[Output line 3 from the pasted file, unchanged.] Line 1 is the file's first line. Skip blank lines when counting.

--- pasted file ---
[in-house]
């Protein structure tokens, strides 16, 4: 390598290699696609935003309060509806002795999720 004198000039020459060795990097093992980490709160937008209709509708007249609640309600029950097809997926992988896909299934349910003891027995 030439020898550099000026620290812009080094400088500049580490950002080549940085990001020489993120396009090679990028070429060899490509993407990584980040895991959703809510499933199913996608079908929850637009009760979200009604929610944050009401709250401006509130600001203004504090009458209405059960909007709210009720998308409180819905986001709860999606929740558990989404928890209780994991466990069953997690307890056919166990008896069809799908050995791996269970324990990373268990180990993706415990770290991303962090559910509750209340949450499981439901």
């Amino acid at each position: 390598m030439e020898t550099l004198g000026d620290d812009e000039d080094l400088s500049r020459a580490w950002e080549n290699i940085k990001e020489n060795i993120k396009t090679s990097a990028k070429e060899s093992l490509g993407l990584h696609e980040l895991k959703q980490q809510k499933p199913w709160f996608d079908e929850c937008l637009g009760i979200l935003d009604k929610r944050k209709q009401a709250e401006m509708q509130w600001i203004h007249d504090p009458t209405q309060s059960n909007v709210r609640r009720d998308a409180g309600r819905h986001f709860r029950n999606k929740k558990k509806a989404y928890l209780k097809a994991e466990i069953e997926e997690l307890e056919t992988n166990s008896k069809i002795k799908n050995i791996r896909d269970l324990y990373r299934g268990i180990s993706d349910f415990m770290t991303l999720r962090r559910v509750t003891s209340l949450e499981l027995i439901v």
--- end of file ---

């Amino acid at each position: 390598m030439e020898t550099l004198g000026d620290d812009e000039d080094l400088s500049r020459a580490w950002e080549n290699i940085k990001e020489n060795i993120k396009t090679s990097a990028k070429e060899s093992l490509g993407l990584h696609e980040l895991k959703q980490q809510k499933p199913w709160f996608d079908e929850c937008l637009g009760i979200l935003d009604k929610r944050k209709q009401a709250e401006m509708q509130w600001i203004h007249d504090p009458t209405q309060s059960n909007v709210r609640r009720d998308a409180g309600r819905h986001f709860r029950n999606k929740k558990k509806a989404y928890l209780k097809a994991e466990i069953e997926e997690l307890e056919t992988n166990s008896k069809i002795k799908n050995i791996r896909d269970l324990y990373r299934g268990i180990s993706d349910f415990m770290t991303l999720r962090r559910v509750t003891s209340l949450e499981l027995i439901v």